How do magnetic waves behave in antiferromagnets and how do they spread? What role does the “domain wall” play in the process? And what does this mean for the future of data storage?These questions are the focus of recent publications in the journal Physical review letter From an international research team led by Konstanz physicist Dr. Davide Bossini. The team is working on antiferromagnetic magnetic phenomena that can be triggered by ultrafast (femtosecond) laser pulses and can add new capabilities to materials for energy efficient and ultrafast data storage applications. I will report.
Storage capacity demand is growing faster than available infrastructure
The proliferation of use of big data technologies and cloud-based data services means that global demand for data storage is constantly expanding. At the same time, the technologies currently available will never be able to keep up. “In the meantime, if we can’t develop new and more efficient technologies for data storage and processing, it’s estimated that the growing demand can only be met for a limited period of about 10 years,” the university said. Said Dr. Davide Bossini, a physicist at the University of Tokyo. Lead author of Konstanz and research.
Continuing to build today’s state-of-the-art data centers is not enough to prevent a data crisis. Future technologies will need to be faster and more energy efficient than traditional mass data storage based on magnetic hard disks. Antiferromagnets, a class of materials, are promising candidates for the development of next-generation information technologies.
We are all familiar with household magnets made of iron and other ferromagnets. These materials, like the small needles on a compass, contain atoms that are all magnetically oriented in the same direction, resulting in magnetic polarization (magnetization) that affects the surrounding environment. In contrast, antiferromagnets have atoms with alternating magnetic moments that cancel each other out. Therefore, antiferromagnets do not have a net magnetization and do not have a magnetic effect on the surrounding environment.
However, internally, these antiferromagnets, which are abundant in nature, are divided into many small regions called domains, and the magnetic moments in the opposite directions are aligned in various directions. Domains are separated from each other by a migration area called a “domain wall.” “These transition regions are well known for antiferromagnets, but until now little was known about the effect of domain wall on the magnetic properties of antiferromagnets, especially in very short time increments. “Dr. Bossini says.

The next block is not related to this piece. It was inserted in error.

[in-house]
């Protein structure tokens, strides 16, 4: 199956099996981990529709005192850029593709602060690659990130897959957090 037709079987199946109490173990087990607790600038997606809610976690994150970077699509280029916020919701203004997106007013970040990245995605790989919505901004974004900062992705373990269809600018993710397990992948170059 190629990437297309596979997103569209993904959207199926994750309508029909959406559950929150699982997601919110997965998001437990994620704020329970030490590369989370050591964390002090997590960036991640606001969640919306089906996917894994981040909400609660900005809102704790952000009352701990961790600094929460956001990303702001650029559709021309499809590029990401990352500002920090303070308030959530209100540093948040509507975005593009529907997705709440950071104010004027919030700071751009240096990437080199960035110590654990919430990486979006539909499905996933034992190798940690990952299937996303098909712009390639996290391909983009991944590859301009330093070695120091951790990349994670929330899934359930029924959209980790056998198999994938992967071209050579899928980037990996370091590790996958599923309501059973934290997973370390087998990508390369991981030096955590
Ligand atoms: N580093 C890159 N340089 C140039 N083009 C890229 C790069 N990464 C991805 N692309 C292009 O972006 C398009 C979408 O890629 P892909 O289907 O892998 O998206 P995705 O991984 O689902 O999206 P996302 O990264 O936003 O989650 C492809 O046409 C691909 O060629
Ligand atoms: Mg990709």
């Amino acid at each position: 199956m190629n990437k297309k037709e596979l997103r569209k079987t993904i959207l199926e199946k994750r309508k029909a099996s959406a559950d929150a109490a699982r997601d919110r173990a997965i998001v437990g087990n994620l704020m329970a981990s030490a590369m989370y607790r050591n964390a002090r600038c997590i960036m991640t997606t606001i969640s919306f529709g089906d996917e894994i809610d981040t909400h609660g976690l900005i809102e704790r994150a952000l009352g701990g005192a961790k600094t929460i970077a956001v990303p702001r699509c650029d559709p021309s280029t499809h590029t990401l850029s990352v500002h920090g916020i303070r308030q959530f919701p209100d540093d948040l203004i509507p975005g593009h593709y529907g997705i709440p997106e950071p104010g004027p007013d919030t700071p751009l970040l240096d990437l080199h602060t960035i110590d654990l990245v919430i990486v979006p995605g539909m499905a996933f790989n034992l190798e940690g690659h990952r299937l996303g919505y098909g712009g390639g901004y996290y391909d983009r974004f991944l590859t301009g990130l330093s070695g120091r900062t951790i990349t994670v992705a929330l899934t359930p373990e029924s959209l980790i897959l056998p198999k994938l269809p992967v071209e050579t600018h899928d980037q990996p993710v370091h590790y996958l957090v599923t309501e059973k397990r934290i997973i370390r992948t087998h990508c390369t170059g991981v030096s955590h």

Femtosecond magnetic phenomenon
In the current article, researchers explain what happens when an anti-ferrometric material (more specifically, a crystal of nickel oxide) is exposed to an ultrafast (femtosecond) laser pulse. The femtosecond scale is so short that even light can travel very short distances during this period. In one trillionth of a second (1 femtosecond), light travels only 0.3 micrometers. This corresponds to the diameter of a small bacterium.
An international team of researchers have shown that domain walls play an active role in the dynamic properties of nickel oxide in antiferromagnets. Experiments have shown that electromagnetic waves of different frequencies can be induced, amplified, and even coupled to each other between different domains, but only in the presence of domain walls. “Our observations show that the ubiquitous presence of antiferromagnetic domain walls can potentially be used to give these materials new functionality on an ultra-fast scale,” Bossini explains. increase.
An important step towards more efficient data storage
The ability to combine different electromagnetic waves across the domain wall highlights the possibility of actively controlling the propagation of magnetic waves in time and space, as well as the energy transfer between individual waves on the femtosecond scale. This is a prerequisite for using these materials for ultra-fast storage and processing of data.
These antiferromagnetic-based data storage technologies are orders of magnitude faster and more energy efficient than today’s. You can also store and process large amounts of data. Since the material has no net magnetization, it is less vulnerable to malfunction and external manipulation. “Therefore, future technologies based on antiferromagnets will meet all the requirements of next-generation data storage technologies and may also meet the growing demand for data storage and processing power,” Bossini said. Concludes.
Reference: D. Bossini, M. Pancaldi, L. Soumah, M. Basini, F. Mertens, M. Cinchetti, T. Satoh, O. “Coherent Magnon Mode Ultrafast Amplification and Nonlinear Magnetic Elastic Coupling in Antiferromagnets” by Gomonay, S. Bonetti, August 9, 2021 Physical review letter..
DOI: 10.1103 / PhysRevLett.127.077202
- Study on the role of domain wall in the dynamic magnetic properties of antiferromagnets on an ultrafast time scale
- In the presence of domain walls, with the help of laser pulses, electromagnetic waves of different frequencies can be induced, amplified and bonded to each other between different domains of nickel oxide in the material.
- Active control of electromagnetic wave propagation in time and space, and energy transfer between individual waves in antiferromagnets, are promising steps towards the use of materials in future data storage and data technologies.
- Funding: German Research Foundation (DFG), European Science and Technology Cooperation (COST), Knut and Alice Warenberg Foundation, Swedish Research Council (VR), European Research Council (ERC), National Science Foundation (NSF).
Magnetic Phenomena Discovery Paves Way to Faster and More Efficient Data Storage Source link Magnetic Phenomena Discovery Paves Way to Faster and More Efficient Data Storage